The only openly gay bishop in the Anglican communion has spoken of his delight at the election of Barack Obama as the next President of the United States.
Gene Robinson, Bishop of New Hampshire, is in London for this evening’s Stonewall Awards.
In an interview with PinkNews.co.uk he said that the new President-elect, the first African-American to reach the highest office in the United States, was a symbol of healing.
“I am just so excited as most of America is,” he said.
“I have actually had three one-on-one conversations with Barack, and he got me into a world of trouble because I publicly endorsed him long before he was on anyone’s radar screen and Hillary Clinton was the presumed nominee.
“I think he is the genuine article – he is who he seems to be.”
President-elect Obama won a clear victory on Tuesday, taking former Republican strongholds such as Virginia, Indiana and North Carolina. He won an estimated 64,043,290 votes or 53%.
He will take office on January 20th after being inaugurated in Washington DC. Senator Joe Biden will serve as his Vice President.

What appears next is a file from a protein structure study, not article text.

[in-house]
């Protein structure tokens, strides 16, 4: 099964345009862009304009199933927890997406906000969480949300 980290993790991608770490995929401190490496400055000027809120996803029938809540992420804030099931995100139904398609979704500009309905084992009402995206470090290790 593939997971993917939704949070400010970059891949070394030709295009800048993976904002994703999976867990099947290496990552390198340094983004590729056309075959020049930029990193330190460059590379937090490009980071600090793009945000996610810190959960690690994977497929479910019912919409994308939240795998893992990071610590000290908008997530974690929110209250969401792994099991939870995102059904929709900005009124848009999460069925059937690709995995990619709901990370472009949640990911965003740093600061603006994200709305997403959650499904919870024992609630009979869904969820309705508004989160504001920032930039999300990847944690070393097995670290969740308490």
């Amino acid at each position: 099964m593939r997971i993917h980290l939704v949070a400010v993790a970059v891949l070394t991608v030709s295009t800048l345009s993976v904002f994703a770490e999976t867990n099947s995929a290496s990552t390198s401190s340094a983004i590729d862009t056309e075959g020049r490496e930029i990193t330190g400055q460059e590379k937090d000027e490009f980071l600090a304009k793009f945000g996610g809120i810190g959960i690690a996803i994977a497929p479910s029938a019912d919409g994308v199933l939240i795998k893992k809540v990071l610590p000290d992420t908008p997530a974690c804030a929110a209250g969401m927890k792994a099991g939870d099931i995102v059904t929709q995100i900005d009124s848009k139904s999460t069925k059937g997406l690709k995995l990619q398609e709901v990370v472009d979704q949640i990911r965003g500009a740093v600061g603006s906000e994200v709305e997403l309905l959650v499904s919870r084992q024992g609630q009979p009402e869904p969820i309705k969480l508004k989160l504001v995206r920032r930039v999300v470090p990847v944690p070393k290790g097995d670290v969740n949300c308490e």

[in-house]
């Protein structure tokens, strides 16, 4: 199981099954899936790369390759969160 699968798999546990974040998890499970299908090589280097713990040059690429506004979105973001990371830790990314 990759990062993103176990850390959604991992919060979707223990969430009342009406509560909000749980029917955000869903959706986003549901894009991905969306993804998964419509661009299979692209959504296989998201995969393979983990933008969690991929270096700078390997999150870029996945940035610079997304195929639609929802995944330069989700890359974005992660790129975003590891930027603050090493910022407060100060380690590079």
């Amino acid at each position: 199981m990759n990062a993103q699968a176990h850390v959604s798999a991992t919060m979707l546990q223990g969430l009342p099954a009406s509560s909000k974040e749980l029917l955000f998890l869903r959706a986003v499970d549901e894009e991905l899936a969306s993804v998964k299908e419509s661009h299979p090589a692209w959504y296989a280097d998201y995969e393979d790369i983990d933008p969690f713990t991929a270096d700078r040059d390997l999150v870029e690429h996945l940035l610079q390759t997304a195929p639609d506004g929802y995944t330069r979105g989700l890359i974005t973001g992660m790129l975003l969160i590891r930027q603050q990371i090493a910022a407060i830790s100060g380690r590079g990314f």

Bishop Robinson may be at the top of the Episcopalian Church, as American Anglicans are known, but he grew up as a poor child in the racist southern states of America.
“I remember a world of separate drinking fountains and segregated movie theatres,” he told PinkNews.co.uk.
“Barack’s election is healing not just for the African-American community but for the white community as well.
“Just to see him and Michelle and the kids on that stage and you can imagine them in the White House … it is thrilling”
Bishop Robinson is in the running for Hero of the Year at the Stonewall Awards.
He is a figure of controversy for some in the Anglican communion, but an inspirational voice to millions of others.
His election as an openly gay man to the post of Bishop of New Hampshire in 2003 caused divisions within the Church that have deepened in the intervening years.
Anglican leaders have sought a compromise with traditionalists over the acceptance of gay priests and the blessings of same-sex relationships, while Bishop Robinson has been a clear and consistent voice for gay people.
In an interview with PinkNews.co.uk earlier this year he revealed that he received death threats ahead of his civil partnership ceremony in New Hampshire in June and that at times he wears a bulletproof vest.